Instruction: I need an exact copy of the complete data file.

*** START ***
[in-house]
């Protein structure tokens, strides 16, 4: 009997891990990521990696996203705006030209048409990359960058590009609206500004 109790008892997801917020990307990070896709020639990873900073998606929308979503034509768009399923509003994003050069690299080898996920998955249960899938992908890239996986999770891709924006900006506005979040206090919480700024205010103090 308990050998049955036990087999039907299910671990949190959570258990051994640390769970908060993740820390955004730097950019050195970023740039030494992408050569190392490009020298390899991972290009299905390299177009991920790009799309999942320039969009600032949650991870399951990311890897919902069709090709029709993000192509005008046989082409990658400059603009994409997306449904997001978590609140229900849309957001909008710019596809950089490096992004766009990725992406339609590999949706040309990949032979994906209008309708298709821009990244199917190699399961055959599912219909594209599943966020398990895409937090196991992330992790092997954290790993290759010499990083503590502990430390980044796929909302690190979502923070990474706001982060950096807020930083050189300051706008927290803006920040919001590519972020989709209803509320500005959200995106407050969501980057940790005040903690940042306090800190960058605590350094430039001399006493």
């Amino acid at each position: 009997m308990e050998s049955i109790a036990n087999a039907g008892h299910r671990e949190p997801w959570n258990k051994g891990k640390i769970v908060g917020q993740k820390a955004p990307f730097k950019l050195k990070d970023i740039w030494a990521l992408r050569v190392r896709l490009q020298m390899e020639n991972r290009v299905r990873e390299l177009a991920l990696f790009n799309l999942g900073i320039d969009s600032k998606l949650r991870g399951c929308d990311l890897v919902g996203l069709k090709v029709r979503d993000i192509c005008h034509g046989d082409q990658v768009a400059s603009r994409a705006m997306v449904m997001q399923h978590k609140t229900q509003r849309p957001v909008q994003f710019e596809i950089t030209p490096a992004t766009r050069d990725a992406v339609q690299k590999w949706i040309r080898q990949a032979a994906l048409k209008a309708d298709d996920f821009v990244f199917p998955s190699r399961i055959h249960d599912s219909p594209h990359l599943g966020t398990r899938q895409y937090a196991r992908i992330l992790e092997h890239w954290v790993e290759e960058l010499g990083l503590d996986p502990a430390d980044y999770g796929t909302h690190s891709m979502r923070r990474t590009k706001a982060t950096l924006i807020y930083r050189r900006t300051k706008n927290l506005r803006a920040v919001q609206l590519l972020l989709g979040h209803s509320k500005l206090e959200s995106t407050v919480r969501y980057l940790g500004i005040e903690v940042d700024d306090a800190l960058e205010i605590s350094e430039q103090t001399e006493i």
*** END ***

[in-house]
């Protein structure tokens, strides 16, 4: 009997891990990521990696996203705006030209048409990359960058590009609206500004 109790008892997801917020990307990070896709020639990873900073998606929308979503034509768009399923509003994003050069690299080898996920998955249960899938992908890239996986999770891709924006900006506005979040206090919480700024205010103090 308990050998049955036990087999039907299910671990949190959570258990051994640390769970908060993740820390955004730097950019050195970023740039030494992408050569190392490009020298390899991972290009299905390299177009991920790009799309999942320039969009600032949650991870399951990311890897919902069709090709029709993000192509005008046989082409990658400059603009994409997306449904997001978590609140229900849309957001909008710019596809950089490096992004766009990725992406339609590999949706040309990949032979994906209008309708298709821009990244199917190699399961055959599912219909594209599943966020398990895409937090196991992330992790092997954290790993290759010499990083503590502990430390980044796929909302690190979502923070990474706001982060950096807020930083050189300051706008927290803006920040919001590519972020989709209803509320500005959200995106407050969501980057940790005040903690940042306090800190960058605590350094430039001399006493």
């Amino acid at each position: 009997m308990e050998s049955i109790a036990n087999a039907g008892h299910r671990e949190p997801w959570n258990k051994g891990k640390i769970v908060g917020q993740k820390a955004p990307f730097k950019l050195k990070d970023i740039w030494a990521l992408r050569v190392r896709l490009q020298m390899e020639n991972r290009v299905r990873e390299l177009a991920l990696f790009n799309l999942g900073i320039d969009s600032k998606l949650r991870g399951c929308d990311l890897v919902g996203l069709k090709v029709r979503d993000i192509c005008h034509g046989d082409q990658v768009a400059s603009r994409a705006m997306v449904m997001q399923h978590k609140t229900q509003r849309p957001v909008q994003f710019e596809i950089t030209p490096a992004t766009r050069d990725a992406v339609q690299k590999w949706i040309r080898q990949a032979a994906l048409k209008a309708d298709d996920f821009v990244f199917p998955s190699r399961i055959h249960d599912s219909p594209h990359l599943g966020t398990r899938q895409y937090a196991r992908i992330l992790e092997h890239w954290v790993e290759e960058l010499g990083l503590d996986p502990a430390d980044y999770g796929t909302h690190s891709m979502r923070r990474t590009k706001a982060t950096l924006i807020y930083r050189r900006t300051k706008n927290l506005r803006a920040v919001q609206l590519l972020l989709g979040h209803s509320k500005l206090e959200s995106t407050v919480r969501y980057l940790g500004i005040e903690v940042d700024d306090a800190l960058e205010i605590s350094e430039q103090t001399e006493i």